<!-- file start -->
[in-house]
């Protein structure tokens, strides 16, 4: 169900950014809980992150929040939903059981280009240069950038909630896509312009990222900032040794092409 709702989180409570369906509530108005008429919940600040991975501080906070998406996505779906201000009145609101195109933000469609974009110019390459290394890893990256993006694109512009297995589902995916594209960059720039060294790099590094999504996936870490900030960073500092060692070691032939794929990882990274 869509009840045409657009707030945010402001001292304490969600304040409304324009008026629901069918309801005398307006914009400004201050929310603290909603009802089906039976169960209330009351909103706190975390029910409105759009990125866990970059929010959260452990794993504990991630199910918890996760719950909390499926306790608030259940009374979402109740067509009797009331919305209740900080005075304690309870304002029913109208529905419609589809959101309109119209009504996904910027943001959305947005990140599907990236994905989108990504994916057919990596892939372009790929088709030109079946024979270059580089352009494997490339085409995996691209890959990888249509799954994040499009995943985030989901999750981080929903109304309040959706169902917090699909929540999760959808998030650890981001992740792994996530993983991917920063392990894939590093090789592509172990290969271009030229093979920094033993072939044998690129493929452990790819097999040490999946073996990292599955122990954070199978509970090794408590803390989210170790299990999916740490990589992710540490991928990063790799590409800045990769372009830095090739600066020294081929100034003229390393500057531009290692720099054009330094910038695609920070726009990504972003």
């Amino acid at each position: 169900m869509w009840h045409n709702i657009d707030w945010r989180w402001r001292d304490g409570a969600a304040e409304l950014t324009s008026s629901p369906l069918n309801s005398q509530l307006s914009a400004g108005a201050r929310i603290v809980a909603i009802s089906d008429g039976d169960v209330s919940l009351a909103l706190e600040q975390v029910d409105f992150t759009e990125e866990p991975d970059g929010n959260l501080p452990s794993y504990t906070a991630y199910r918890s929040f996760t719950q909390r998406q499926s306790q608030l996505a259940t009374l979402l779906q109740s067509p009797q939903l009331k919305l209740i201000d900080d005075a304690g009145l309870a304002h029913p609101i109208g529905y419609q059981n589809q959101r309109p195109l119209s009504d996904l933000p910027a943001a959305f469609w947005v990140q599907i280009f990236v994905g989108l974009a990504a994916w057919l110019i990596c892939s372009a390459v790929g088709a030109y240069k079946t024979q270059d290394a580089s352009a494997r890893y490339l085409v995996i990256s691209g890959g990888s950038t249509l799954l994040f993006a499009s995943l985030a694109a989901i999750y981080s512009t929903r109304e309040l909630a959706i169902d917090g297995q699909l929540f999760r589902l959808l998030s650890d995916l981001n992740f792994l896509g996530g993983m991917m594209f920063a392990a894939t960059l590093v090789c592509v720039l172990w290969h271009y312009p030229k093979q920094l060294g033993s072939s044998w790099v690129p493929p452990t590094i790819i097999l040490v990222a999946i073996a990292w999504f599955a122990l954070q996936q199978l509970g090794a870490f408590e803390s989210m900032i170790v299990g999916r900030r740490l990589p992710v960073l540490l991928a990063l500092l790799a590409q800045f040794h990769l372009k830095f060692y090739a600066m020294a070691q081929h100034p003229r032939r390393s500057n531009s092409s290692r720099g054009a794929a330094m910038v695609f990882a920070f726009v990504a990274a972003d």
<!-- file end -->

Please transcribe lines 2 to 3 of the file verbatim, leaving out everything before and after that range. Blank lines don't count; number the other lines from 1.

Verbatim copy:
């Protein structure tokens, strides 16, 4: 169900950014809980992150929040939903059981280009240069950038909630896509312009990222900032040794092409 709702989180409570369906509530108005008429919940600040991975501080906070998406996505779906201000009145609101195109933000469609974009110019390459290394890893990256993006694109512009297995589902995916594209960059720039060294790099590094999504996936870490900030960073500092060692070691032939794929990882990274 869509009840045409657009707030945010402001001292304490969600304040409304324009008026629901069918309801005398307006914009400004201050929310603290909603009802089906039976169960209330009351909103706190975390029910409105759009990125866990970059929010959260452990794993504990991630199910918890996760719950909390499926306790608030259940009374979402109740067509009797009331919305209740900080005075304690309870304002029913109208529905419609589809959101309109119209009504996904910027943001959305947005990140599907990236994905989108990504994916057919990596892939372009790929088709030109079946024979270059580089352009494997490339085409995996691209890959990888249509799954994040499009995943985030989901999750981080929903109304309040959706169902917090699909929540999760959808998030650890981001992740792994996530993983991917920063392990894939590093090789592509172990290969271009030229093979920094033993072939044998690129493929452990790819097999040490999946073996990292599955122990954070199978509970090794408590803390989210170790299990999916740490990589992710540490991928990063790799590409800045990769372009830095090739600066020294081929100034003229390393500057531009290692720099054009330094910038695609920070726009990504972003």
């Amino acid at each position: 169900m869509w009840h045409n709702i657009d707030w945010r989180w402001r001292d304490g409570a969600a304040e409304l950014t324009s008026s629901p369906l069918n309801s005398q509530l307006s914009a400004g108005a201050r929310i603290v809980a909603i009802s089906d008429g039976d169960v209330s919940l009351a909103l706190e600040q975390v029910d409105f992150t759009e990125e866990p991975d970059g929010n959260l501080p452990s794993y504990t906070a991630y199910r918890s929040f996760t719950q909390r998406q499926s306790q608030l996505a259940t009374l979402l779906q109740s067509p009797q939903l009331k919305l209740i201000d900080d005075a304690g009145l309870a304002h029913p609101i109208g529905y419609q059981n589809q959101r309109p195109l119209s009504d996904l933000p910027a943001a959305f469609w947005v990140q599907i280009f990236v994905g989108l974009a990504a994916w057919l110019i990596c892939s372009a390459v790929g088709a030109y240069k079946t024979q270059d290394a580089s352009a494997r890893y490339l085409v995996i990256s691209g890959g990888s950038t249509l799954l994040f993006a499009s995943l985030a694109a989901i999750y981080s512009t929903r109304e309040l909630a959706i169902d917090g297995q699909l929540f999760r589902l959808l998030s650890d995916l981001n992740f792994l896509g996530g993983m991917m594209f920063a392990a894939t960059l590093v090789c592509v720039l172990w290969h271009y312009p030229k093979q920094l060294g033993s072939s044998w790099v690129p493929p452990t590094i790819i097999l040490v990222a999946i073996a990292w999504f599955a122990l954070q996936q199978l509970g090794a870490f408590e803390s989210m900032i170790v299990g999916r900030r740490l990589p992710v960073l540490l991928a990063l500092l790799a590409q800045f040794h990769l372009k830095f060692y090739a600066m020294a070691q081929h100034p003229r032939r390393s500057n531009s092409s290692r720099g054009a794929a330094m910038v695609f990882a920070f726009v990504a990274a972003d």